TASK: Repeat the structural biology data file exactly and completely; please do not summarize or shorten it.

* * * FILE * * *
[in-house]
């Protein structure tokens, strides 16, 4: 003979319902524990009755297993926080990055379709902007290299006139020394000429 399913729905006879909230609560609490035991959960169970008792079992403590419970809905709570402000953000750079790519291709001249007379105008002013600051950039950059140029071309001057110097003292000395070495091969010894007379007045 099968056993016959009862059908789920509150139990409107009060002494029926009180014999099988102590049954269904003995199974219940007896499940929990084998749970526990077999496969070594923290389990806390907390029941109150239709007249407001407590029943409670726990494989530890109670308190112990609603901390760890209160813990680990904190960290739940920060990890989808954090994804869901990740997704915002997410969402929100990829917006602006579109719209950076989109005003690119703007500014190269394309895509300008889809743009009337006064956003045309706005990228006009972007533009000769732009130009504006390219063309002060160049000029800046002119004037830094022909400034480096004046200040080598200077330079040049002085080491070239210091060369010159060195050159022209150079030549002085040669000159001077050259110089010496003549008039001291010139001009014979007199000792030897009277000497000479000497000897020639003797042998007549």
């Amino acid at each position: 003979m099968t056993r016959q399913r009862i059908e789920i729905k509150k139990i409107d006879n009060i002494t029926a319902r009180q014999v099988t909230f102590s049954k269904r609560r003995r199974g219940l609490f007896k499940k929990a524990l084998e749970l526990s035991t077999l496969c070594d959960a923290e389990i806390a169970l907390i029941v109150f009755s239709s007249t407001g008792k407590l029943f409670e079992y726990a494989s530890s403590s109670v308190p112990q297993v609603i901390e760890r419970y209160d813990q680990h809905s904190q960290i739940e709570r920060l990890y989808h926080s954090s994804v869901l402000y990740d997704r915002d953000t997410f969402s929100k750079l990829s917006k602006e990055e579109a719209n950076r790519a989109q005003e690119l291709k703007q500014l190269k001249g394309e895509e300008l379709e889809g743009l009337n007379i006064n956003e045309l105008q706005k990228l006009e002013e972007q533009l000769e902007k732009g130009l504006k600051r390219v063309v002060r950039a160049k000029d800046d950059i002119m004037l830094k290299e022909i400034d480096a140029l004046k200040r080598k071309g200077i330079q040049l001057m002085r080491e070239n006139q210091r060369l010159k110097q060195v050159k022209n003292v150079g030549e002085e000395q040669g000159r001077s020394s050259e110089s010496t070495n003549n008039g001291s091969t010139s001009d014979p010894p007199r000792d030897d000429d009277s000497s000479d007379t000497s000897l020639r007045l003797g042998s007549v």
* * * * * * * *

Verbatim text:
[in-house]
């Protein structure tokens, strides 16, 4: 003979319902524990009755297993926080990055379709902007290299006139020394000429 399913729905006879909230609560609490035991959960169970008792079992403590419970809905709570402000953000750079790519291709001249007379105008002013600051950039950059140029071309001057110097003292000395070495091969010894007379007045 099968056993016959009862059908789920509150139990409107009060002494029926009180014999099988102590049954269904003995199974219940007896499940929990084998749970526990077999496969070594923290389990806390907390029941109150239709007249407001407590029943409670726990494989530890109670308190112990609603901390760890209160813990680990904190960290739940920060990890989808954090994804869901990740997704915002997410969402929100990829917006602006579109719209950076989109005003690119703007500014190269394309895509300008889809743009009337006064956003045309706005990228006009972007533009000769732009130009504006390219063309002060160049000029800046002119004037830094022909400034480096004046200040080598200077330079040049002085080491070239210091060369010159060195050159022209150079030549002085040669000159001077050259110089010496003549008039001291010139001009014979007199000792030897009277000497000479000497000897020639003797042998007549």
């Amino acid at each position: 003979m099968t056993r016959q399913r009862i059908e789920i729905k509150k139990i409107d006879n009060i002494t029926a319902r009180q014999v099988t909230f102590s049954k269904r609560r003995r199974g219940l609490f007896k499940k929990a524990l084998e749970l526990s035991t077999l496969c070594d959960a923290e389990i806390a169970l907390i029941v109150f009755s239709s007249t407001g008792k407590l029943f409670e079992y726990a494989s530890s403590s109670v308190p112990q297993v609603i901390e760890r419970y209160d813990q680990h809905s904190q960290i739940e709570r920060l990890y989808h926080s954090s994804v869901l402000y990740d997704r915002d953000t997410f969402s929100k750079l990829s917006k602006e990055e579109a719209n950076r790519a989109q005003e690119l291709k703007q500014l190269k001249g394309e895509e300008l379709e889809g743009l009337n007379i006064n956003e045309l105008q706005k990228l006009e002013e972007q533009l000769e902007k732009g130009l504006k600051r390219v063309v002060r950039a160049k000029d800046d950059i002119m004037l830094k290299e022909i400034d480096a140029l004046k200040r080598k071309g200077i330079q040049l001057m002085r080491e070239n006139q210091r060369l010159k110097q060195v050159k022209n003292v150079g030549e002085e000395q040669g000159r001077s020394s050259e110089s010496t070495n003549n008039g001291s091969t010139s001009d014979p010894p007199r000792d030897d000429d009277s000497s000479d007379t000497s000897l020639r007045l003797g042998s007549v």